RBC Capital Markets
RBC Capital Markets is the United States-based subsidiary brokerage firm of Royal Bank of Canada (RBC). With nearly 4,000 investment professionals in 70 offices across 15 countries, this global investment bank offers finance, capital markets, and banking services to institutional investors, corporations, asset managers, and governments.
The other RBC broker-dealer subsidiaries are:
- RBC Dominion Securities, Inc., in Canada
- RBC Europe Limited (RBCEL) in Europe
- Royal Bank of Canada in Australia and Asia
- RBC Capital Markets (Japan) Ltd. in Japan
At Shepherd Smith Edwards and Kantas (SSEK Law Firm at investorlawyers.com), our institutional investor lawyers represent customers of RBC Capital Markets who have suffered significant losses due to brokerage firm fraud or negligence. Call us at (800) 259-9010 today.Alleged Supervisory Failures and Misrepresentations and Omissions Lead to Regulatory Sanctions
According to BrokerCheck, RBC Capital Markets has 449 disclosures. This includes 326 regulatory events, 2 civil events, 7 bond events, and 114 arbitration claims.
Recent and significant regulatory events involving this brokerage firm include:
- 4/2020: The US Securities and Exchange Commission (SEC) ordered the broker-dealer to pay $3.9M in disgorgement with penalties for not disclosing that it had sold more costly mutual fund share classes. This occurred even though there were less expensive share classes from the same fund available to retirement account clients and charitable organizations. The regulator said that about 4,571 customers overpaid around $2.6M in these sales fees, ongoing charges, and other costs. RBC settled without denying or admitting to the findings.
- 10/2019: The brokerage firm settled charges with the Commodity Futures Trading Commission (CFTC) for its failure to fulfill its supervisory duties. This allegedly resulted in hundreds of illegal trades and other violations from at least late 2011 through May 2019. The firm was accused of engaging in “at least 385 non-competitive, fictitious, exchange for physical wash transactions” (Wash EFPs). RBC Capital Markets was ordered to pay a $5M civil monetary penalty.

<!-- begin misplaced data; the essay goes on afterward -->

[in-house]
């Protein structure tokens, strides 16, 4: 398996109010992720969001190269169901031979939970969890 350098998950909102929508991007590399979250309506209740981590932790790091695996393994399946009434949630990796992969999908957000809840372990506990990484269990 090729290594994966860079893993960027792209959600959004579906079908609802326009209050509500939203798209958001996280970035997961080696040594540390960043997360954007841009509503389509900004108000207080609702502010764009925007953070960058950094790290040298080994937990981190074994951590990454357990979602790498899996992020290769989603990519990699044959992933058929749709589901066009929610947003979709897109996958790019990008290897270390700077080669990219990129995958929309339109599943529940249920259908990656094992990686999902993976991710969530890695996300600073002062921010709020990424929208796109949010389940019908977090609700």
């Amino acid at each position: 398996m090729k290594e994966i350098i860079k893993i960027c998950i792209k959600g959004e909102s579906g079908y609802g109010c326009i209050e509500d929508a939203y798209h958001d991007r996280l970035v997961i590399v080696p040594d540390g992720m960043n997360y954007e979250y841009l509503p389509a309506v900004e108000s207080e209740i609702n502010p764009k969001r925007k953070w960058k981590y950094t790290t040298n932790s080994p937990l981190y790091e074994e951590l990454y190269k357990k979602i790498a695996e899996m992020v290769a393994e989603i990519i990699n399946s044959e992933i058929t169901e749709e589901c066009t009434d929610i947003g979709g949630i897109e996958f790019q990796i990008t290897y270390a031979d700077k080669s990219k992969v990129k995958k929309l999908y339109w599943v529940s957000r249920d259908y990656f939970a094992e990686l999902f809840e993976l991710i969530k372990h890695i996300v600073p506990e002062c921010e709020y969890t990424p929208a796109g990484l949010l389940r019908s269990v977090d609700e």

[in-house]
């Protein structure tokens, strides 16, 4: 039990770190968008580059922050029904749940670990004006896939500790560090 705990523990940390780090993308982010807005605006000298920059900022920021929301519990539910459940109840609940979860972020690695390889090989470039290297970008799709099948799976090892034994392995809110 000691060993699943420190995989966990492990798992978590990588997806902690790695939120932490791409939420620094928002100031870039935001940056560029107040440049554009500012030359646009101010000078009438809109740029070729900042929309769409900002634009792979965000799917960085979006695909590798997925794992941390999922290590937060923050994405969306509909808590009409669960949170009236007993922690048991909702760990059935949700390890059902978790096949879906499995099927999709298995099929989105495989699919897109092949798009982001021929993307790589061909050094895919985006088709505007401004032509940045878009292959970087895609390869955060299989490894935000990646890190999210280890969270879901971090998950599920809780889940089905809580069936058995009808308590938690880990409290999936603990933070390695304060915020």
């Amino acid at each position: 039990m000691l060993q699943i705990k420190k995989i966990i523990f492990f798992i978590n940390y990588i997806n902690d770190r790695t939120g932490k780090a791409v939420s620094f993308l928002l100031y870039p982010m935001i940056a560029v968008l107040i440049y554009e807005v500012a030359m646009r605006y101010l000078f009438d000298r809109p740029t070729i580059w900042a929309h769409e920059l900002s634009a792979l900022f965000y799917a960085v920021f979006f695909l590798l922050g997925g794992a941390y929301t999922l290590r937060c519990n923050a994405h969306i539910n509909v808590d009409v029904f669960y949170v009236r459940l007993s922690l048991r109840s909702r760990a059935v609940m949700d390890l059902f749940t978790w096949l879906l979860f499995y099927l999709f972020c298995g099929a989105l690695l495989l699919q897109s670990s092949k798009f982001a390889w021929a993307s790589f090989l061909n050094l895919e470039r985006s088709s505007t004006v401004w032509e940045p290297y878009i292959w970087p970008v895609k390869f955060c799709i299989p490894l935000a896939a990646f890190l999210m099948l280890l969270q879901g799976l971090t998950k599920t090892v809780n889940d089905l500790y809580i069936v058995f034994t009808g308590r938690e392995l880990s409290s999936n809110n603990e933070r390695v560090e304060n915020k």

- 10/2019: The Financial Industry Regulatory Authority (FINRA) ordered RBC Capital Markets to pay a $2.9M fine for its handling of mutual fund, exchange-traded note (ETN) and exchange-traded fund (ETF) sales. According to the self-regulatory organization (SRO), from July 2003 to October 2004, the brokerage firm did not make sure that prospectuses related to the sale of specific registered securities were delivered, nor did it give clients who purchased ETFs their product descriptions. RBC is accused of inadequate supervisory systems related to the delivery of these prospectuses and product descriptions.
- 10/2018: The firm was fined $215K by FINRA after it was found that they did not implement an adequate supervisory system related to the close-out of fail-to-deliver positions that were in compliance with securities laws.
- 12/2016: FINRA fined RBC Capital Markets, jointly with RBC Capital Markets Arbitrage SA, $3.5M for not adequately maintaining about 172 million electronic brokerage records in non-rewritable and non-erasable formats.
- 4/2015: RBC was ordered by FINRA to pay a $1M fine and about $434K in customer restitution over alleged supervisory failures that led to unsuitable reverse convertible sales. Some 218 customer accounts collectively lost at least $1.1M. RBC settled without denying or admitting to the charges.
The broker-dealer became the subject of numerous Puerto Rico bond fraud and closed-end bond fraud claims after the US territory’s municipal bonds plunged in value in 2013. Not only did RBC Capital Markets sell these bonds to customers, many of whom suffered significant losses, but the firm was also one of the underwriters for Puerto Rico bonds and earned millions in fees.
As an underwriter for the Puerto Rico Sales Tax Financing Corporation (COFINA), the broker-dealer would have known the risks involved in these bonds. Yet, they allegedly overconcentrated investors’ accounts in Puerto Rico bonds.Institutional Investor Fraud Attorneys
SSEK Law Firm represents pension funds, charitable organizations, mutual funds, commercial trusts, endowment funds, hedge funds, private equity investors, and other institutional investors in recovering their investment losses.
These losses are often sustained because of the misconduct, lack of action, negligence, or fraudulent actions of brokers-dealers, stockbrokers, money managers, and investment advisors.
If you are an institutional investor or high net worth individual investor who suffered significant losses with RBC Capital Markets as your brokerage firm, our investment fraud lawyers can help you explore your legal options. Call (800)-259-9010 or contact us online.